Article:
How Is Insurance Used in Estate Planning?
It’s possible that life insurance may play a much bigger role in your estate planning than you might have thought, says a recent article in Kiplinger titled “Other Uses for Life Insurance You May Not Know About.”
If you own a life insurance policy, you’re in good company—just over 50% of Americans own a life insurance policy and more say they are interested in buying one. When the children have grown up and it feels like your retirement nest egg is big enough, you may feel like you don’t need the policy. However, don’t do anything fast—the policy may have far more utility than you think.
Income Tax benefits. The tax benefits of life insurance policies are even more valuable now than when you first made your purchase. Now that the SECURE Act has eliminated the Stretch IRA, most non-spouse beneficiaries must empty tax-deferred retirement accounts within ten years of the original owner’s death. Depending on how much is in the account and the beneficiary’s tax bracket, they could face an unexpected tax burden and quick demise to the benefits of the inherited account.
Life insurance proceeds are usually income tax free, making a life insurance policy an ideal way to transfer wealth to the next generation. For business owners, life insurance can be used to pay off business debt, fund a buy-sell agreement related to a business or an estate, or fund retirement plans.
Estate Tax benefits. A life insurance policy owned in the proper way can avoid estate taxes, can reduce estate taxes, and help to fund any estate tax liability you may have. Keep in mind, however, that you can’t own the policy in just any fashion. You may have to avoid “incidents of ownership” in the policy, and accordingly, it will have to be owned by someone other than yourself, usually by an Irrevocable Life Insurance Trust (ILIT). To make the deal even better, you can finance the policy premiums estate and gift tax free using what is called a “Crummey Power” in your Irrevocable Life Insurance Trust (ILIT). This is an advanced estate and gift tax planning tool, and it generally not used by lawyers that don’t know much about the tax laws. You need to talk to an estate planning lawyer that is also a tax lawyer.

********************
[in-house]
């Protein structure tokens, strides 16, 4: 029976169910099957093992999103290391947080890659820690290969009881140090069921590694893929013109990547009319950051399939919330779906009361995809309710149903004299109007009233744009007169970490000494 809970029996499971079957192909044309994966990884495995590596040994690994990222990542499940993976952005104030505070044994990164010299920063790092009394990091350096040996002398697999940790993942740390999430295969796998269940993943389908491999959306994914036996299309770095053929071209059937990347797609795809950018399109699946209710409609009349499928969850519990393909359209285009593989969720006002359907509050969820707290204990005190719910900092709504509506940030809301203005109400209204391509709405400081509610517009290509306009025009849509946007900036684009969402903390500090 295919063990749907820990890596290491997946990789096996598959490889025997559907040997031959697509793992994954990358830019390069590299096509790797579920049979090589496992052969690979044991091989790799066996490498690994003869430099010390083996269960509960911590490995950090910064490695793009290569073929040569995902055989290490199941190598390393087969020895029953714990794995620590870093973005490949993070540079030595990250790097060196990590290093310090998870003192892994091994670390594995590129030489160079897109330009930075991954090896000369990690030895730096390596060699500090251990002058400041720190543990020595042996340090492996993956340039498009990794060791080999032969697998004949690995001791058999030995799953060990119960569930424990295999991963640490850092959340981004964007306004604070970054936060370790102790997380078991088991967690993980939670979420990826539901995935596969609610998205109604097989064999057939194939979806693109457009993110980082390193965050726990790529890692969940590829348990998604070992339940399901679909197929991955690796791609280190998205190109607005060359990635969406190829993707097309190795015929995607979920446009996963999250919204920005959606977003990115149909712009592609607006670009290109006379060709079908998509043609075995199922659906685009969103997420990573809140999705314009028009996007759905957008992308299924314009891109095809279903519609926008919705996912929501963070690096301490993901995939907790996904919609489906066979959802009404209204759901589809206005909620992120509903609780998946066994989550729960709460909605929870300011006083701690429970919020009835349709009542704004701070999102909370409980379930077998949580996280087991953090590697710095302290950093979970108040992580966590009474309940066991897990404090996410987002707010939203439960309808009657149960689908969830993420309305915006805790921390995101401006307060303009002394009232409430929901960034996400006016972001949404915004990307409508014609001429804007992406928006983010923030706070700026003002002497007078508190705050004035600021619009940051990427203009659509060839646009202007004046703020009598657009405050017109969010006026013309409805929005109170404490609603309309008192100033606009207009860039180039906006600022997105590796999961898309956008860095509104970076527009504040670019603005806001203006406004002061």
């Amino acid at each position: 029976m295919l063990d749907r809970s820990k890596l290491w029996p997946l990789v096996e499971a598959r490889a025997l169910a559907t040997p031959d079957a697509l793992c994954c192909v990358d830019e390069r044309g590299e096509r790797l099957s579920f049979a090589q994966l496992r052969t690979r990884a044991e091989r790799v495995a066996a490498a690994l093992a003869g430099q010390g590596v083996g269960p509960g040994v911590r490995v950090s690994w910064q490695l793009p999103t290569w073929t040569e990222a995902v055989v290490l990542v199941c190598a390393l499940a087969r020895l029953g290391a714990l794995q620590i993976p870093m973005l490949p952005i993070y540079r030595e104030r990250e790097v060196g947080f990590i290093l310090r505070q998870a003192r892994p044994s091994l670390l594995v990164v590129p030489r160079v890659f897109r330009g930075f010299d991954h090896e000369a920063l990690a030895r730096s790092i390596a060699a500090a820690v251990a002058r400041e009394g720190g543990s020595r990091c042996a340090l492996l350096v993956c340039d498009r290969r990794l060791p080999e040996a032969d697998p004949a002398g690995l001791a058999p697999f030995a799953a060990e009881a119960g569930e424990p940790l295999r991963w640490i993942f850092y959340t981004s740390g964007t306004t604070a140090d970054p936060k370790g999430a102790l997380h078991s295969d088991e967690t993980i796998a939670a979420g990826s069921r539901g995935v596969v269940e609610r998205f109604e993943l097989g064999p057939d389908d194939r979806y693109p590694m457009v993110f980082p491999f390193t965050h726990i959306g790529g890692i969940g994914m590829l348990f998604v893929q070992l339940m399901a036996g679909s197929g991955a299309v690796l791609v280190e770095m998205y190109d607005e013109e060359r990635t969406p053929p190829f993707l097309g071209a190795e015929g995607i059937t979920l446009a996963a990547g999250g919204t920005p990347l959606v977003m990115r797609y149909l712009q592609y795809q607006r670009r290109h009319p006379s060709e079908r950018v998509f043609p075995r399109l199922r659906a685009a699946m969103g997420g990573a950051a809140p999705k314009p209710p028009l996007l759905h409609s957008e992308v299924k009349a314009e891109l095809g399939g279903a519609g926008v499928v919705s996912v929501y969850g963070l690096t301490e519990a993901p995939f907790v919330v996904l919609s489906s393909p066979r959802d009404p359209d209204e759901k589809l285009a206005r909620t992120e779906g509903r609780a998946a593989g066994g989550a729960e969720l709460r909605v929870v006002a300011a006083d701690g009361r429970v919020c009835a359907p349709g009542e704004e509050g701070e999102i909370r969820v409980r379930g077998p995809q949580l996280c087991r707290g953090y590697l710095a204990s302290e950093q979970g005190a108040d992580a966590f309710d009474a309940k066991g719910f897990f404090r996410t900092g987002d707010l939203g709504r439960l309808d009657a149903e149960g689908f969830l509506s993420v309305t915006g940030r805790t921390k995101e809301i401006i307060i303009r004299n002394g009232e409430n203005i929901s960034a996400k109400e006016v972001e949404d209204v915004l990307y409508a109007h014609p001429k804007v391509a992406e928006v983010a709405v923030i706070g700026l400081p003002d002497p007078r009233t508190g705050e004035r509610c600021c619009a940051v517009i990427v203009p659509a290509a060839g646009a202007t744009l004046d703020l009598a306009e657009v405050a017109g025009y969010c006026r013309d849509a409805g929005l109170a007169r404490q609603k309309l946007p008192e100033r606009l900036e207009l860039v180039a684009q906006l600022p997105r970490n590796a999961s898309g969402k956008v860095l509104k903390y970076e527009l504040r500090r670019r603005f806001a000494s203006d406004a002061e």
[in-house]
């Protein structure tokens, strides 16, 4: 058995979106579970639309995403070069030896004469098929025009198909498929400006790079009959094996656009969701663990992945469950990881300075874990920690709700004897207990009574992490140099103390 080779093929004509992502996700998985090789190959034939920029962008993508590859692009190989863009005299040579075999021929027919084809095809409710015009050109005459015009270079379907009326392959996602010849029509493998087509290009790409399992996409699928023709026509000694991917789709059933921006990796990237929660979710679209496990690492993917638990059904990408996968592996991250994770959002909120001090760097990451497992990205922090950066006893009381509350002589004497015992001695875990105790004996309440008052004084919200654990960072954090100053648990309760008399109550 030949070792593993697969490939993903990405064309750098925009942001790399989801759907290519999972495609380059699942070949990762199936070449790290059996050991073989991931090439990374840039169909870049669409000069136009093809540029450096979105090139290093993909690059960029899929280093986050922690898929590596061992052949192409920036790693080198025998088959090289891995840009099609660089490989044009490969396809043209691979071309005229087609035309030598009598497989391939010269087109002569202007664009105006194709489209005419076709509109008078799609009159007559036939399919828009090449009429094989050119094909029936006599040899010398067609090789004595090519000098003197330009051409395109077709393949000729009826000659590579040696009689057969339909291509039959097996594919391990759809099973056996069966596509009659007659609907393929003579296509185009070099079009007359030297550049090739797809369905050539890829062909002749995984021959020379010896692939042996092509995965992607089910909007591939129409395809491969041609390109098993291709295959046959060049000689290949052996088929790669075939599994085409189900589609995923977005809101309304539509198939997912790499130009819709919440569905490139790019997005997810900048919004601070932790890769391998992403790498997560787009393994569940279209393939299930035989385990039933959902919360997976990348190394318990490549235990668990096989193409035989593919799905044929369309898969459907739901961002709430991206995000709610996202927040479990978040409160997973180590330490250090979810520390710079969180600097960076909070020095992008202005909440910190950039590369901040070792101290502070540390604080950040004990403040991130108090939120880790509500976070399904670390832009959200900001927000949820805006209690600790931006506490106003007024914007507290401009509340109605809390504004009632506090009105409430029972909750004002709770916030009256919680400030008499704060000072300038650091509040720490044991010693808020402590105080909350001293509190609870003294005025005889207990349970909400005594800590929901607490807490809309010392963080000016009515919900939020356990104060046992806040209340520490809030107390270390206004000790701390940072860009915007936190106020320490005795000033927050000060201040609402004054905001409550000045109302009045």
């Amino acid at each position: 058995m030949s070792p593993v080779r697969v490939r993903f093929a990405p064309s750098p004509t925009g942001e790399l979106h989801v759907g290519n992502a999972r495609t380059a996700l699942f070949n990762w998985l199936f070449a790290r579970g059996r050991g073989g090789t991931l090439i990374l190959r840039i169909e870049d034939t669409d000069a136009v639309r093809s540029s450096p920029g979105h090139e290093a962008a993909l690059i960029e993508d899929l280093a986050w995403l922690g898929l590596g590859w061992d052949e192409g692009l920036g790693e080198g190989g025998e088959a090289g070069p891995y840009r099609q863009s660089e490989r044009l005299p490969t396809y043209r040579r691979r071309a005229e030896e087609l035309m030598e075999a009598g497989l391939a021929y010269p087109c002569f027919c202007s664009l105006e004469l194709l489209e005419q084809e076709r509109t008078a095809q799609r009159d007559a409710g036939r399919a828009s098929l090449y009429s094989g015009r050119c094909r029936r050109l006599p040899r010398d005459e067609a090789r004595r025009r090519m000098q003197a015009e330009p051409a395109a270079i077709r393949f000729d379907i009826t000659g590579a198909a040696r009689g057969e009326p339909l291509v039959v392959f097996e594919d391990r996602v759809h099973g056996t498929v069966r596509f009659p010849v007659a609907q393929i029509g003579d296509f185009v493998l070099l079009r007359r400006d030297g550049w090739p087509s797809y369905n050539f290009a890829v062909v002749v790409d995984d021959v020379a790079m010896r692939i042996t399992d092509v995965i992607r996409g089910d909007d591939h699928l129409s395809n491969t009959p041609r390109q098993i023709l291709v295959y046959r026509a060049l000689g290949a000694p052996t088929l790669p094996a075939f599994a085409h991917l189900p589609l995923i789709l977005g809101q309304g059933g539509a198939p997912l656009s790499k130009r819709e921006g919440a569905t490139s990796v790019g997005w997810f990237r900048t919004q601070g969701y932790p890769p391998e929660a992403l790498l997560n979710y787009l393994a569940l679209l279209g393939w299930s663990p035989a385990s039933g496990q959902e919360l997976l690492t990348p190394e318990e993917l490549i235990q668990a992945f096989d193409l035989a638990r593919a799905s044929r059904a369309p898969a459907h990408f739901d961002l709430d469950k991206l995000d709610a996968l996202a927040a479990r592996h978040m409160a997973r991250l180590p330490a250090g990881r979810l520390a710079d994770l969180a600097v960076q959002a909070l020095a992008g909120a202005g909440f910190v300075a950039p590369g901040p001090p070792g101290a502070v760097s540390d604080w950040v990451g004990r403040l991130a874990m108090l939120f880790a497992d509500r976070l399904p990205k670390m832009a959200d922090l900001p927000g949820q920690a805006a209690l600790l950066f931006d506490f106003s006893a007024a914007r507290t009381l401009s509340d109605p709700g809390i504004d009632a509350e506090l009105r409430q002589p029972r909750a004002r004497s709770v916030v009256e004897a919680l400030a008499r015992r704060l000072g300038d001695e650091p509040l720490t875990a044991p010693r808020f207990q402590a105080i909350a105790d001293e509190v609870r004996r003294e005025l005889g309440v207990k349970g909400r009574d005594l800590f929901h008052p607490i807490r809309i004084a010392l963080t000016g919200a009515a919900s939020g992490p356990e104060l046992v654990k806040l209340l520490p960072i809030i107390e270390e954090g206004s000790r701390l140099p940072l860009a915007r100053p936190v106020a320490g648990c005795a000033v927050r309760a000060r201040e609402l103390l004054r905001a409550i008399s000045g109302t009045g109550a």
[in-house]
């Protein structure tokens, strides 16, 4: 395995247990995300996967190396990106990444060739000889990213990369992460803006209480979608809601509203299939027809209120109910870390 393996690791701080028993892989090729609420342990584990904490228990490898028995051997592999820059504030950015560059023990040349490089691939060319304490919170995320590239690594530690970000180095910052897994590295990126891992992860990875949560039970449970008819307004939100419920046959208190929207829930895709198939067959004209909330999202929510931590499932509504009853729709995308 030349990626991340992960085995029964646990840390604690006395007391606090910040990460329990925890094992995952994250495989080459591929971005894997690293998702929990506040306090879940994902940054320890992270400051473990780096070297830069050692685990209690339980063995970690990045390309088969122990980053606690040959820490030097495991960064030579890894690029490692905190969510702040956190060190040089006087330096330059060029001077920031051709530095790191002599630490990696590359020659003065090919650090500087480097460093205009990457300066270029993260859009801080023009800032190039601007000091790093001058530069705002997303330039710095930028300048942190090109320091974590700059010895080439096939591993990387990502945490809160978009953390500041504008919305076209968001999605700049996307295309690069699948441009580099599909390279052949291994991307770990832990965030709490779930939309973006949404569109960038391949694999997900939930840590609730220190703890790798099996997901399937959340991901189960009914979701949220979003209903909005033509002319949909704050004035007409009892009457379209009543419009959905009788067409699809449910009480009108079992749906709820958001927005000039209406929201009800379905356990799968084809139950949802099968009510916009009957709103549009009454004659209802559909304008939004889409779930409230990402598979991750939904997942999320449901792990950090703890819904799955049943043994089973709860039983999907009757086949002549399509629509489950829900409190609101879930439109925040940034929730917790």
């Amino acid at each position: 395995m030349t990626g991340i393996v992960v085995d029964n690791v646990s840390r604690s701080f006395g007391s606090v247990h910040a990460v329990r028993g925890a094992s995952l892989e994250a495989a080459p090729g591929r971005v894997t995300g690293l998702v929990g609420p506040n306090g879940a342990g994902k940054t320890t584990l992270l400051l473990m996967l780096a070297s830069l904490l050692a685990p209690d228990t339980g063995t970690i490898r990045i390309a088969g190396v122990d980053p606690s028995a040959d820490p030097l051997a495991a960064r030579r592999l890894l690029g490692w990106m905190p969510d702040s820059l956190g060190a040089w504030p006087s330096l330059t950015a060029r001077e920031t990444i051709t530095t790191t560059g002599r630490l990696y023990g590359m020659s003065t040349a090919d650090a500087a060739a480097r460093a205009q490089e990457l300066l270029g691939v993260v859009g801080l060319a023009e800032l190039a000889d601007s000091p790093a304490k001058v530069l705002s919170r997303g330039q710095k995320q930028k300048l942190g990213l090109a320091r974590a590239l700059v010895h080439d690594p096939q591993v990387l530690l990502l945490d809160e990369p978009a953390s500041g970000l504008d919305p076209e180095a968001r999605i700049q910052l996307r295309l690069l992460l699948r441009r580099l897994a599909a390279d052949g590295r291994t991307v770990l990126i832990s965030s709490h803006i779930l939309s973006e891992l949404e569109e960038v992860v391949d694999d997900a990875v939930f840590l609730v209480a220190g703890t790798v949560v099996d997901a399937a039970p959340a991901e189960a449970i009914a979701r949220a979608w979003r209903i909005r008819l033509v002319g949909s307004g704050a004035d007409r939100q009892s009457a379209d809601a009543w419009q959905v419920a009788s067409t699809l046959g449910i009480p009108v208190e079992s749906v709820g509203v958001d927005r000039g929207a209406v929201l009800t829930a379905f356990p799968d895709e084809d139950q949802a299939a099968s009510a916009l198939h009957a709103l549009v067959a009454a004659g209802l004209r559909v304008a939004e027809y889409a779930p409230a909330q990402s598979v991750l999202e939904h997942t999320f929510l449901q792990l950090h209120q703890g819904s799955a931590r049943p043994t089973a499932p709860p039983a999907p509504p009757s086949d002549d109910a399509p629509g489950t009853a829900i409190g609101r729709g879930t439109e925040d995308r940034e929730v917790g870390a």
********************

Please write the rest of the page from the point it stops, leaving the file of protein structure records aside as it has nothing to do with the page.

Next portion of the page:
What about funding Long-Term Care? Most Americans do not have long-term care insurance as part of their estate planning. This is potentially the most dangerous threat to their or their spouse’s retirement. The median annual cost for an assisted living facility is about $51,600, and the median cost of a private room in a nursing home can be $70,000 or more (in Louisiana). Long-term care insurance is not inexpensive, but long-term care is definitely expensive. Traditional LTC care insurance is not popular because of its cost, but long-term care is more costly. Some insurance companies offer life insurance with long-term care benefits. They can still provide a death benefit if the owner passes without having needed long-term care, but if the owner needs LTC, a certain amount of money or time in care is allotted.
What if you Don’t Purchase Long-Term Care Insurance? This is the case with most of my clients. They simply don’t have long term care insurance as a part of their estate planning. They simply don’t have long term care insurance due to the high cost. If you don’t have long term care insurance, don’t despair. There are steps you can take to qualify for Medicaid Long Term Care. However, you can’t delay due to the considerable look back period (currently 5 years), and the applicable penalty period. If you don’t have long term care insurance, it is imperative that you plan ahead. A plan can be put in place to avoid nursing home poverty and losing your assets to long term care costs, which can easily exceed $70,000 per year.
You might want to read these other articles addressing life insurance and estate planning: Should I Keep My Life Insurance Policy? and Will the Girlfriend Get the Life Insurance or the Wife?
Reference: Kiplinger (July 21, 2021) “Other Uses for Life Insurance You May Not Know About”